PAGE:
confidence the sum is indeed 180°. The same can be done with dynamic
geometry software. Either investigative approach is a good first step because
it is the first approach students would take. These inquiry approaches do give
students confidence in their conjecture however they give no insight as to why
the sum is always 180°. The investigation should be followed by a second
investigation where they cut out the triangle and then tear off two of the
angles and arrange them on both sides of the third angle to create a straight
line. From this arrangement they can see the three angles create a line
parallel to the third side. This visually explains what properties this
conjecture is dependent upon and why the conjecture is true. This can also be
done quickly with a patty paper investigation.

From
*The Role and Function of Proof in
Mathematics* by Michael de Villiers:

* It is not a question
of "making sure," but rather a question of "explaining
why."*

**Explanation as the Primary Role of
Proof **

Using
proof as a means of explaining why something is true is the most meaningful
role proof can play in a high school geometry course. Asking why something is
true, after performing investigations that have convinced students it is
true, is a powerful 1-2 punch. Explaining why can be an effective tool
regardless of a student's van Hiele level. This is the approach we take with *Discovering Geometry*.

In
practically every lesson in the fourth edition of *Discovering Geometry* (DG4) students are asked to perform geometric
investigations and then make their geometry conjectures. After performing their
investigation and making their conjecture they are asked, "can you explain
why?" For example, after their very first two investigations leading to
geometric conjectures, the Linear Pair Conjecture and the Vertical Angles
Conjecture, students are asked:

"*Developing
Proof *You used inductive reasoning to discover both the Linear Pair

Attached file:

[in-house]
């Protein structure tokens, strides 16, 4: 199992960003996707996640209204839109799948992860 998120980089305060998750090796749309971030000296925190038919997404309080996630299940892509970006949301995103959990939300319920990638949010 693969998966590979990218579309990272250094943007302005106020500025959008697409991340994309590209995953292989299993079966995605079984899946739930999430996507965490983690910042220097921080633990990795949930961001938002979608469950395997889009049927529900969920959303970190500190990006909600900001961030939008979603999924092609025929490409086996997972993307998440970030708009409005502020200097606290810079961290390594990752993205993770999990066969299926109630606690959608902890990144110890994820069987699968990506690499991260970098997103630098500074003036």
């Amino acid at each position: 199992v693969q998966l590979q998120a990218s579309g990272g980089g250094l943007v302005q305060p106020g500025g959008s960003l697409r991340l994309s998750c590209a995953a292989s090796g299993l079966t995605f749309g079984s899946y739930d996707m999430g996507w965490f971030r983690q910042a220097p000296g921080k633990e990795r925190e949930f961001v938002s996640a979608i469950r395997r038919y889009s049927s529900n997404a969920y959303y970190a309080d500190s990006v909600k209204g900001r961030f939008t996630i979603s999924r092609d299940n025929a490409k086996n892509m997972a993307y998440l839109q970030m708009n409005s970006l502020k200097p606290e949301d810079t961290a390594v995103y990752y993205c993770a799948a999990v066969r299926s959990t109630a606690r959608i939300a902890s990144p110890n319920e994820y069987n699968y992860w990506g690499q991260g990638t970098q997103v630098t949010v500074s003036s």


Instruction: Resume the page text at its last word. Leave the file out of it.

Conjecture and the Vertical Angles Conjecture. Are they related? If you accept
the Linear Pair Conjecture as true, can you use deductive reasoning to show
that the Vertical Angles Conjecture must be true?"

We
then ask them to work with their cooperative group members to develop a
paragraph proof explaining why the conjecture is true then check their
reasoning with ours.

Later
after discovering the Triangle Sum Conjecture students are asked:

"*Developing
Proof *The investigation may have convinced you that the Triangle Sum
Conjecture is true, but can you explain *why*
it is true for every triangle?"

We
then direct them to look back at the arrangement of the three angles they
tore off and reassembled forming a line. We ask, "how is the resulting
line related to the original triangle?" This is their lead-in to creating a
paragraph proof explaining why their conjecture fits with what they have
already discovered/proved about parallel lines.

The
inductive and deductive reasoning in DG4 continues with investigating,
conjecturing, and explaining why, from Chapter 2 through Chapter 12. It isn't
until the last chapter, when there may be students ready for van Hiele level 4
reasoning, that we introduce geometry as a formal mathematical system.

Again
from *Mathematician's Delight* by
English Mathematician W.W. Sawyer (1911-2008)

*The Great Pyramid was built in 3900 B.C. by rules based on
practical experience: Euclid's system did not appear until 3,600 *years later*. It is quite unfair to expect children to start studying
geometry in the form that Euclid gave it. One cannot leap 3,600 years of human
effort so lightly! The best way to learn geometry is to follow the road which
the human race originally followed: *Do* things, *make* things, *notice*
things, *arrange* things, and only then –*reason* about things. *

Once
deductive arguments began to sprout up around Ancient Greece, it still took awhile for the process to be accepted. From the first deductive arguments by
Thales to Euclid's Elements, it took over 300 years. We owe it to our students to
give them time to move up through the van Hiele levels so they come to
understand the role proof plays in mathematics.

* *